This follows the V-IV-I pattern of Dominant, Subdominant, Tonic, ending in a plagal-like cadence.

Considering the VII can act as a dominant, and the VI as a tonic, its actually Dom-Dom-Sub-Tonic.

This works, and key of d scales work good over it, but heres another way to look at it (i dont know what tune your referencing, so if i butcher it im sorry, but heres how my brain works)

look at it as two progressions line up side by side.

A-C#m could either be I-IIIm in the key of A, or a IV-VIm in the key of E.

now notice how G-Bm is the same motion as A-C#m in a different key? parallel motion. G-Bm can be I-IIIm in key of G, or IV-VIm in the key of D.

I we take our options and call it I-IIIm in the key of A, followed by IV-VI in the key o D, we produce modulation, and still end in a cadence.

Not to mention that the keys of A and D are only one note off, so switching between Amaj and Bm would help color the progression, give it a feeling of harmonic movement (which it tends to lack on its own), by using specific scales to give the chords contextual meaning, by making A-C#m a I-IIIm, we are keeping it as a kind of bland motion in thirds, but by changing it to a modulation in th emiddle helps keep with the odd sounding progression, and brings more of a cadence-like feeling to the last phrase as a IV-VI which is much stronger than a 1-3. You could also just treat them as both IV-VI, and move between C#minor and Bminor. Depending on how you want to color the movement of the song but them you are moving from the key of E(C#minor) to the key of D, which has a two note difference, so you are moving from a minor scale, to a minor scale with a two note difference. Personally i'd go with the major scale, to the minor scale with a one note difference. *shrug*

of course you could just use pentatonics lol

 #32951  by ronster
 Sat Dec 15, 2007 9:13 pm
In response to Old Man's reply:

I do both your way (play the E maj scale) and my way (sharpen the 7th on the B maj scale). I just explained one to simplify it. I tend to use both depending where I am on the neck then I look for the chord shapes for the A and B chords within the scale and alternate between them. Sounds like we both do it pretty much the same way which for me is a lot simpler then memorizing six 2 octave scales. I can not for the life of me memorize more than one scale pattern but I sure can see chord shapes all over the neck without any trouble.

 #32978  by XxRouninxX
 Sun Dec 16, 2007 3:23 pm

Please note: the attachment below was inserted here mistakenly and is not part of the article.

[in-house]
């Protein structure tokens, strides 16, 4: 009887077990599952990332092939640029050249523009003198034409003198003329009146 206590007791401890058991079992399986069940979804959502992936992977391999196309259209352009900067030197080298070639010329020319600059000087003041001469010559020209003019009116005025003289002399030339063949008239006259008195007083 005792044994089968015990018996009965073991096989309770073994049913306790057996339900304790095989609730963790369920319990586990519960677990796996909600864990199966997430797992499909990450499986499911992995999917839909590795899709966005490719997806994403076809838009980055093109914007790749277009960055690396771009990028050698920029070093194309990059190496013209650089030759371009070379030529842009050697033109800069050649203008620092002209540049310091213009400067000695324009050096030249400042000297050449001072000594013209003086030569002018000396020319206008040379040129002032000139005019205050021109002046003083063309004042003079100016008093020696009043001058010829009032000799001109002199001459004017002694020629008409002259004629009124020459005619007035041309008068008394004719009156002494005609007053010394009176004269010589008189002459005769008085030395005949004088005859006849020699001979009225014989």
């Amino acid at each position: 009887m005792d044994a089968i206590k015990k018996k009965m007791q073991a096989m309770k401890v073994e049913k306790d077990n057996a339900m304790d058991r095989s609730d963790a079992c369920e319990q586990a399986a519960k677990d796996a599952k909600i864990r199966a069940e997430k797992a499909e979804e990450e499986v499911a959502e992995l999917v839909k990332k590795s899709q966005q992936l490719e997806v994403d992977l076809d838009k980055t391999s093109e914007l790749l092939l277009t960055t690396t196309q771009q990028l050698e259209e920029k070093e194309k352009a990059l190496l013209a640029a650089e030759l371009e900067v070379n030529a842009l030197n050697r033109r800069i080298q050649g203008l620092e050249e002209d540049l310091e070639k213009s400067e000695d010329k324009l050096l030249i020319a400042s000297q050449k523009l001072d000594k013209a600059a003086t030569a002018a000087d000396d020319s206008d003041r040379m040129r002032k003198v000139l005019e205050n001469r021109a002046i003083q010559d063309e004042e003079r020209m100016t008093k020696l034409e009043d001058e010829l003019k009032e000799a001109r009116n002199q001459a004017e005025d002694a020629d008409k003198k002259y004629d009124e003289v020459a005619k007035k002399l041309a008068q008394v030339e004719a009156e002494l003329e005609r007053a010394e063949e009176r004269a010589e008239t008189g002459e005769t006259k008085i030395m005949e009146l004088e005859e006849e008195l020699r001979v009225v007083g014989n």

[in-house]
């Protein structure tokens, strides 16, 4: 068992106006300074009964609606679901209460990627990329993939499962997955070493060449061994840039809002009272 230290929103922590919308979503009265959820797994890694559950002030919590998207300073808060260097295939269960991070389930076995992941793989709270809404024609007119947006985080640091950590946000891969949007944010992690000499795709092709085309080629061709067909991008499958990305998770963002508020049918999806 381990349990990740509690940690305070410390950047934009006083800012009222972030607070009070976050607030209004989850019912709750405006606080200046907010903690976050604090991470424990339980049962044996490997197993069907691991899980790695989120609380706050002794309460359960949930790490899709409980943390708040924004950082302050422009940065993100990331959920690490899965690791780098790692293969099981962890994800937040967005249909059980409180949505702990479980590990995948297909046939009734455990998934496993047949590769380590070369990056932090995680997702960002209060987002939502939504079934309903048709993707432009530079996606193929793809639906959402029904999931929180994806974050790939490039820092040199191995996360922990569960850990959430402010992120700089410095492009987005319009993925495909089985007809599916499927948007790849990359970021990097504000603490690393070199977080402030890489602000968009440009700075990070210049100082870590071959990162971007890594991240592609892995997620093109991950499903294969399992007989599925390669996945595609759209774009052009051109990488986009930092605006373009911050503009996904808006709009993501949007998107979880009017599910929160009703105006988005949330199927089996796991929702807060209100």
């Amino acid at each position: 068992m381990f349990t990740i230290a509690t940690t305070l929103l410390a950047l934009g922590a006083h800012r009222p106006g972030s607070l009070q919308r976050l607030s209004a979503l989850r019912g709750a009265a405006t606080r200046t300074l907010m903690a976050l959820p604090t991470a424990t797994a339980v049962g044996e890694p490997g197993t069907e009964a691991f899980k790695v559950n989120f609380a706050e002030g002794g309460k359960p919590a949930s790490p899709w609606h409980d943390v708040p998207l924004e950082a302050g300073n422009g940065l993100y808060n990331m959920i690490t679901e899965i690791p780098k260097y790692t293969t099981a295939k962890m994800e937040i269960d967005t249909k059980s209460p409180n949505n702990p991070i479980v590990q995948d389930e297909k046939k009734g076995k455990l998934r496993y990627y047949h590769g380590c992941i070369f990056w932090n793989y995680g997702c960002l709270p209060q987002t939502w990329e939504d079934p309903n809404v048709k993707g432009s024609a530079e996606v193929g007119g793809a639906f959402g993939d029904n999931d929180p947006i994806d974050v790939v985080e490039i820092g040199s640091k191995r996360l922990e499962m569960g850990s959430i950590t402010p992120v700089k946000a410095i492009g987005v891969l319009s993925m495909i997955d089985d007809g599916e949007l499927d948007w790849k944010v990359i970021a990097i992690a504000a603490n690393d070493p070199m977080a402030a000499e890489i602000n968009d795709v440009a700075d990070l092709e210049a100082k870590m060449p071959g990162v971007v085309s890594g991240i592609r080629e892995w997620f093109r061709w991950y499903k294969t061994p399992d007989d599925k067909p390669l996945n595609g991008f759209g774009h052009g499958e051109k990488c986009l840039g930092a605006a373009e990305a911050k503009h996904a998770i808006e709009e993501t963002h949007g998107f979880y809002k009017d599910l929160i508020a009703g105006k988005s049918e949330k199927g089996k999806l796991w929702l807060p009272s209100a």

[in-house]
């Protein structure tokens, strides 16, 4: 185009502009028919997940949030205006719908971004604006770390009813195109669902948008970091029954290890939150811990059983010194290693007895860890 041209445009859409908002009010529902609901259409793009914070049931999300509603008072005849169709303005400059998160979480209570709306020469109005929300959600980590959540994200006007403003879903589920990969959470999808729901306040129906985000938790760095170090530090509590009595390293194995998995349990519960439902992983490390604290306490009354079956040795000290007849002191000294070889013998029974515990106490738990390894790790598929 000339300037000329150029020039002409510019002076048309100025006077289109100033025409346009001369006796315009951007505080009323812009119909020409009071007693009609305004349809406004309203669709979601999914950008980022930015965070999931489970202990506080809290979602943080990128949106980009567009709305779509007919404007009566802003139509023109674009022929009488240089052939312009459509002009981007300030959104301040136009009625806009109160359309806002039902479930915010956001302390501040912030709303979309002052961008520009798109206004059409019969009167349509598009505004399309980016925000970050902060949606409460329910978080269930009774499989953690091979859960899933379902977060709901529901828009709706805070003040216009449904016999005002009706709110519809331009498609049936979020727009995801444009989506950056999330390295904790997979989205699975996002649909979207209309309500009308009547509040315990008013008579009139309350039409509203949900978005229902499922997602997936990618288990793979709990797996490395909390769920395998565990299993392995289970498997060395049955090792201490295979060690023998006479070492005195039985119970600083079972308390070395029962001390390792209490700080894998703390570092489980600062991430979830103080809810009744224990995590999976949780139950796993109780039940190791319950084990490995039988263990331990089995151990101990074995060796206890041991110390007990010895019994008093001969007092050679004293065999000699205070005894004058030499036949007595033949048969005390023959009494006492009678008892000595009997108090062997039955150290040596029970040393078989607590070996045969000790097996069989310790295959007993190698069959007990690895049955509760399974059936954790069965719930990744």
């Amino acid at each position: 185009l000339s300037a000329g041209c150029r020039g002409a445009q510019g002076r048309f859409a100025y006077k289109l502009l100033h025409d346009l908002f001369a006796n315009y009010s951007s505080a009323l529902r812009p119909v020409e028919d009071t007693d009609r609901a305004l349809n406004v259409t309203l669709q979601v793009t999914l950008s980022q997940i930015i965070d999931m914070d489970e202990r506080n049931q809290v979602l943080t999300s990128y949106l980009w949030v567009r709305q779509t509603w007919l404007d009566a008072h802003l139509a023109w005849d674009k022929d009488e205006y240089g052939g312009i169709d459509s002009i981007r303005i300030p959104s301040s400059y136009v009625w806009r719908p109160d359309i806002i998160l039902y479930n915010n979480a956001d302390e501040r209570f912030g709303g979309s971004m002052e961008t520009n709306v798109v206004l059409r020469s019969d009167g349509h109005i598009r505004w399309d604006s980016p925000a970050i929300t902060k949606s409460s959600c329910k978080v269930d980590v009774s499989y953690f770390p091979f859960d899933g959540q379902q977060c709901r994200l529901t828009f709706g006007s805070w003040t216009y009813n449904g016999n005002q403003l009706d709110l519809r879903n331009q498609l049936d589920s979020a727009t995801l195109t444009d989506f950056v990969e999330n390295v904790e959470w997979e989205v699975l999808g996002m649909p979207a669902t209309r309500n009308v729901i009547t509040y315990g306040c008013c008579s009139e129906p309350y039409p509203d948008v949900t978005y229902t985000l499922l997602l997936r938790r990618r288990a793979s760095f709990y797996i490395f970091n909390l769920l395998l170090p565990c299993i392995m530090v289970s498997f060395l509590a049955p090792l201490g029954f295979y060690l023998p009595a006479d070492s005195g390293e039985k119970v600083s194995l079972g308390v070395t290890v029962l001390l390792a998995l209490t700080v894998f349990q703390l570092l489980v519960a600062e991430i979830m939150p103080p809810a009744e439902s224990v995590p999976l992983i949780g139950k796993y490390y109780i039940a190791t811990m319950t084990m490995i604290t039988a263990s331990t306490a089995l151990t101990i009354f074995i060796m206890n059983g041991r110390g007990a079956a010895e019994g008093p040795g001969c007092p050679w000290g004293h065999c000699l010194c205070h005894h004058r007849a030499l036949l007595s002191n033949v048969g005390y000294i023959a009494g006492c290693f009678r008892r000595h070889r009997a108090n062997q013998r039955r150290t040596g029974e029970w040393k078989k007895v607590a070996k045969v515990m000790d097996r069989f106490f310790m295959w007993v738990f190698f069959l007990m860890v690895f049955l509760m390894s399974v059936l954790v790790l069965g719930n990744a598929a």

mixolydian is b7 not #7, in a major scale #7 is the tonic ;)

 #33014  by Mick
 Mon Dec 17, 2007 6:50 am
old man down wrote:Having a little trouble following you here, but it appears that you are correct.

For the sake of convention, though, moving up the neck is to play higher pitch notes, meaning you are moving toward the bridge. You would have to move "down" the neck, from the "mixolydian pattern" to get to the "lydian pattern," rather than up.
Hmmmm, OK, if that is the convention here, I can conform. I have heard people say "up the neck" meaning to higher and lower notes, which is why I added the move from fret 7 to fret 5 because I have never encountered any ambiguity in that.

Point of order on the Fire on the Mountain thing, it is my understanding that the song is written in B major. I checked over the weekend as I have that song in two different books with slightly different arrangements, and they are both written in B, so played the way they are written it would be an ionian sound. I took a quick look at the voice arrangment, and in the first several lines there weren't any A notes, so I think that if your band wanted to play it in E (effectively just making the A#s into A naturals), as long as everyone is on the same page, I don't think it matters musically. Of course, that would change the sound of the lead guitar from ionian to mixolydian, but I would guess that would be the point in the first place, preferring that feel for that song.

 #33021  by shakedown_04092
 Mon Dec 17, 2007 8:01 am
Mick -

FOTM is in the key of E. The B chord is the V and the A chord is the IV, so using B Ionian, although a major scale, is technically incorrect. Playing over the V & IV (mixolydian & lydian) would technically give you that "Jerry" sound for this song, though you can even simplify this and just poke around in B mixo while keeping in mind the change to the A chord and adjusting to this in your solo.

Whenever you see 2 major chords back to back like this (in this case an A major & a B major chord) you can instantly tell which key it is in because you'll know right away that they are the IV & V chords in a given key. In this case, it's the key of E.

Say you had these 2 major chords back to back in a song:

F & G

Which key would you be in?

Do little tests like this to get used to recognizing certain ways to determine the keys of songs, and once you do that, you can apply the proper scale/mode to play over it. This "recognition" thing also applies to when you see 2 minor chords back to back in a song, for instance if you were playing a song that went Bm > Am, you'd instantly know that they were the iii & ii, making the key of this made up song G. Does that make sense? :smile: